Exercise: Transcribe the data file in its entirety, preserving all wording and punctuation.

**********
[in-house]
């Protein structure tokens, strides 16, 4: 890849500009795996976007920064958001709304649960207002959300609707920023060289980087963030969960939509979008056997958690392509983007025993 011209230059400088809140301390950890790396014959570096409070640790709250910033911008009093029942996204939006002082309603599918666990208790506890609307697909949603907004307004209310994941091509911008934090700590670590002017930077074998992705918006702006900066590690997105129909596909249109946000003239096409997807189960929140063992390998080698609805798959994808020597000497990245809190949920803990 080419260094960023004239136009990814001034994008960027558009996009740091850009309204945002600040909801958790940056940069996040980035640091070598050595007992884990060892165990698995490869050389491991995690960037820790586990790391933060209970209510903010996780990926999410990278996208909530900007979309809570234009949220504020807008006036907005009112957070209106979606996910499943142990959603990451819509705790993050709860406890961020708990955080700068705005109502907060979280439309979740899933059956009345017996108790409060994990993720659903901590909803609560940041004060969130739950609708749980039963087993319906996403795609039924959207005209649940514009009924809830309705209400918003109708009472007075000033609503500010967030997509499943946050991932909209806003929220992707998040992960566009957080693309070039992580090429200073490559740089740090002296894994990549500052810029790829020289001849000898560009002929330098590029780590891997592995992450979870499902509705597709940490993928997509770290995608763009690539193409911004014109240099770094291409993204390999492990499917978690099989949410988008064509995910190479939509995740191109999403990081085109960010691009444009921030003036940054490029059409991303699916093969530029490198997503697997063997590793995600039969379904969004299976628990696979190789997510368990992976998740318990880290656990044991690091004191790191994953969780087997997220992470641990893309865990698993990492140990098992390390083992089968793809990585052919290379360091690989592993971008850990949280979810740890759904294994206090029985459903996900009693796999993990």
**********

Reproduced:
[in-house]
């Protein structure tokens, strides 16, 4: 890849500009795996976007920064958001709304649960207002959300609707920023060289980087963030969960939509979008056997958690392509983007025993 011209230059400088809140301390950890790396014959570096409070640790709250910033911008009093029942996204939006002082309603599918666990208790506890609307697909949603907004307004209310994941091509911008934090700590670590002017930077074998992705918006702006900066590690997105129909596909249109946000003239096409997807189960929140063992390998080698609805798959994808020597000497990245809190949920803990 080419260094960023004239136009990814001034994008960027558009996009740091850009309204945002600040909801958790940056940069996040980035640091070598050595007992884990060892165990698995490869050389491991995690960037820790586990790391933060209970209510903010996780990926999410990278996208909530900007979309809570234009949220504020807008006036907005009112957070209106979606996910499943142990959603990451819509705790993050709860406890961020708990955080700068705005109502907060979280439309979740899933059956009345017996108790409060994990993720659903901590909803609560940041004060969130739950609708749980039963087993319906996403795609039924959207005209649940514009009924809830309705209400918003109708009472007075000033609503500010967030997509499943946050991932909209806003929220992707998040992960566009957080693309070039992580090429200073490559740089740090002296894994990549500052810029790829020289001849000898560009002929330098590029780590891997592995992450979870499902509705597709940490993928997509770290995608763009690539193409911004014109240099770094291409993204390999492990499917978690099989949410988008064509995910190479939509995740191109999403990081085109960010691009444009921030003036940054490029059409991303699916093969530029490198997503697997063997590793995600039969379904969004299976628990696979190789997510368990992976998740318990880290656990044991690091004191790191994953969780087997997220992470641990893309865990698993990492140990098992390390083992089968793809990585052919290379360091690989592993971008850990949280979810740890759904294994206090029985459903996900009693796999993990």